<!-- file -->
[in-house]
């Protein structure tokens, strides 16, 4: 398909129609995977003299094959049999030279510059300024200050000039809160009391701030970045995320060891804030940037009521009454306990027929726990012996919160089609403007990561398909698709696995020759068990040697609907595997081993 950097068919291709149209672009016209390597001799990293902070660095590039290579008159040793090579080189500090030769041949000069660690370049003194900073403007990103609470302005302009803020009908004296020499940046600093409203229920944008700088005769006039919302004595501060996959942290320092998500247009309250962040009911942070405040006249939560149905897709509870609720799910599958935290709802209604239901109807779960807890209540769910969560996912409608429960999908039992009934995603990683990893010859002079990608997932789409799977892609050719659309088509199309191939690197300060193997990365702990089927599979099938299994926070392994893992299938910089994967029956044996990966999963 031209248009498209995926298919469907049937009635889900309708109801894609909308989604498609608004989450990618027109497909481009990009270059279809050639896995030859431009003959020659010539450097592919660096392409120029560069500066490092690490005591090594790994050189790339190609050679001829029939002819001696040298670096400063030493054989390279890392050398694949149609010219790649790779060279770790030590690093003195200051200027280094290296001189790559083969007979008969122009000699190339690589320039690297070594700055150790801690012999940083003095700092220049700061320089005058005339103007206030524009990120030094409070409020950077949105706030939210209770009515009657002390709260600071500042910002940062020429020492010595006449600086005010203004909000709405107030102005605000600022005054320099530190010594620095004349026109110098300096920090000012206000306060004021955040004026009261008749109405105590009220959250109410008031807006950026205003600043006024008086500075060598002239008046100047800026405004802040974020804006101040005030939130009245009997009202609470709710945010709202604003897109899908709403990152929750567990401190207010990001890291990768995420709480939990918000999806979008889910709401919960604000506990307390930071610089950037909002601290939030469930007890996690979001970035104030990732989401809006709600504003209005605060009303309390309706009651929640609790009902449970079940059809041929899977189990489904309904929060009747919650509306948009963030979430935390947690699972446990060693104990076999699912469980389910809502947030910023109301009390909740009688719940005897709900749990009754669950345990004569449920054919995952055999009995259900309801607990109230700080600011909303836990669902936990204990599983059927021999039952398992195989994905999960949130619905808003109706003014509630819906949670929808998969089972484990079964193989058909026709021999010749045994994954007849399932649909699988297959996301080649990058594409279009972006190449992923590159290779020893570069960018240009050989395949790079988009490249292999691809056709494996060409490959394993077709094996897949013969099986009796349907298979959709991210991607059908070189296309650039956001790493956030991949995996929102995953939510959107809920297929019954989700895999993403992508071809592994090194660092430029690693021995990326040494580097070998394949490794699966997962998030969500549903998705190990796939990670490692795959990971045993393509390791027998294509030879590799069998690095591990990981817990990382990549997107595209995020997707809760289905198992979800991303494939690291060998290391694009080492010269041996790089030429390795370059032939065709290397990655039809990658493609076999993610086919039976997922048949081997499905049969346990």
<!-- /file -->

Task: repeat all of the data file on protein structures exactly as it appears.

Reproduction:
[in-house]
């Protein structure tokens, strides 16, 4: 398909129609995977003299094959049999030279510059300024200050000039809160009391701030970045995320060891804030940037009521009454306990027929726990012996919160089609403007990561398909698709696995020759068990040697609907595997081993 950097068919291709149209672009016209390597001799990293902070660095590039290579008159040793090579080189500090030769041949000069660690370049003194900073403007990103609470302005302009803020009908004296020499940046600093409203229920944008700088005769006039919302004595501060996959942290320092998500247009309250962040009911942070405040006249939560149905897709509870609720799910599958935290709802209604239901109807779960807890209540769910969560996912409608429960999908039992009934995603990683990893010859002079990608997932789409799977892609050719659309088509199309191939690197300060193997990365702990089927599979099938299994926070392994893992299938910089994967029956044996990966999963 031209248009498209995926298919469907049937009635889900309708109801894609909308989604498609608004989450990618027109497909481009990009270059279809050639896995030859431009003959020659010539450097592919660096392409120029560069500066490092690490005591090594790994050189790339190609050679001829029939002819001696040298670096400063030493054989390279890392050398694949149609010219790649790779060279770790030590690093003195200051200027280094290296001189790559083969007979008969122009000699190339690589320039690297070594700055150790801690012999940083003095700092220049700061320089005058005339103007206030524009990120030094409070409020950077949105706030939210209770009515009657002390709260600071500042910002940062020429020492010595006449600086005010203004909000709405107030102005605000600022005054320099530190010594620095004349026109110098300096920090000012206000306060004021955040004026009261008749109405105590009220959250109410008031807006950026205003600043006024008086500075060598002239008046100047800026405004802040974020804006101040005030939130009245009997009202609470709710945010709202604003897109899908709403990152929750567990401190207010990001890291990768995420709480939990918000999806979008889910709401919960604000506990307390930071610089950037909002601290939030469930007890996690979001970035104030990732989401809006709600504003209005605060009303309390309706009651929640609790009902449970079940059809041929899977189990489904309904929060009747919650509306948009963030979430935390947690699972446990060693104990076999699912469980389910809502947030910023109301009390909740009688719940005897709900749990009754669950345990004569449920054919995952055999009995259900309801607990109230700080600011909303836990669902936990204990599983059927021999039952398992195989994905999960949130619905808003109706003014509630819906949670929808998969089972484990079964193989058909026709021999010749045994994954007849399932649909699988297959996301080649990058594409279009972006190449992923590159290779020893570069960018240009050989395949790079988009490249292999691809056709494996060409490959394993077709094996897949013969099986009796349907298979959709991210991607059908070189296309650039956001790493956030991949995996929102995953939510959107809920297929019954989700895999993403992508071809592994090194660092430029690693021995990326040494580097070998394949490794699966997962998030969500549903998705190990796939990670490692795959990971045993393509390791027998294509030879590799069998690095591990990981817990990382990549997107595209995020997707809760289905198992979800991303494939690291060998290391694009080492010269041996790089030429390795370059032939065709290397990655039809990658493609076999993610086919039976997922048949081997499905049969346990």